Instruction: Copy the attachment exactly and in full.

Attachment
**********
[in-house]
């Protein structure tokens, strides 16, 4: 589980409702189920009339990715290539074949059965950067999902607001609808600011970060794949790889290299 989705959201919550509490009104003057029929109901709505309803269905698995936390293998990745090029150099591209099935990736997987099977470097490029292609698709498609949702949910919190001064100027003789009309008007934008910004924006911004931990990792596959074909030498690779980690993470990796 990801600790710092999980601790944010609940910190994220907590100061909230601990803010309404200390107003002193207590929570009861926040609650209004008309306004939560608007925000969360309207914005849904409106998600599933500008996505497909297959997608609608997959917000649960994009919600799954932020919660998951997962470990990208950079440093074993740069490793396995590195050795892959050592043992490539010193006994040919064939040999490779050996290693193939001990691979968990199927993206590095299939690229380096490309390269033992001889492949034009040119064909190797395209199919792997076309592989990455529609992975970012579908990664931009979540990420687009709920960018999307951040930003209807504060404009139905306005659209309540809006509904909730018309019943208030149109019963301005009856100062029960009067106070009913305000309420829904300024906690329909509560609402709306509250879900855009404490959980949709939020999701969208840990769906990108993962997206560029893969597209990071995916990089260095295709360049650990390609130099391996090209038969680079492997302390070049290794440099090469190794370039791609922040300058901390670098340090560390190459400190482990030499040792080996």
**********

[in-house]
């Protein structure tokens, strides 16, 4: 589980409702189920009339990715290539074949059965950067999902607001609808600011970060794949790889290299 989705959201919550509490009104003057029929109901709505309803269905698995936390293998990745090029150099591209099935990736997987099977470097490029292609698709498609949702949910919190001064100027003789009309008007934008910004924006911004931990990792596959074909030498690779980690993470990796 990801600790710092999980601790944010609940910190994220907590100061909230601990803010309404200390107003002193207590929570009861926040609650209004008309306004939560608007925000969360309207914005849904409106998600599933500008996505497909297959997608609608997959917000649960994009919600799954932020919660998951997962470990990208950079440093074993740069490793396995590195050795892959050592043992490539010193006994040919064939040999490779050996290693193939001990691979968990199927993206590095299939690229380096490309390269033992001889492949034009040119064909190797395209199919792997076309592989990455529609992975970012579908990664931009979540990420687009709920960018999307951040930003209807504060404009139905306005659209309540809006509904909730018309019943208030149109019963301005009856100062029960009067106070009913305000309420829904300024906690329909509560609402709306509250879900855009404490959980949709939020999701969208840990769906990108993962997206560029893969597209990071995916990089260095295709360049650990390609130099391996090209038969680079492997302390070049290794440099090469190794370039791609922040300058901390670098340090560390190459400190482990030499040792080996």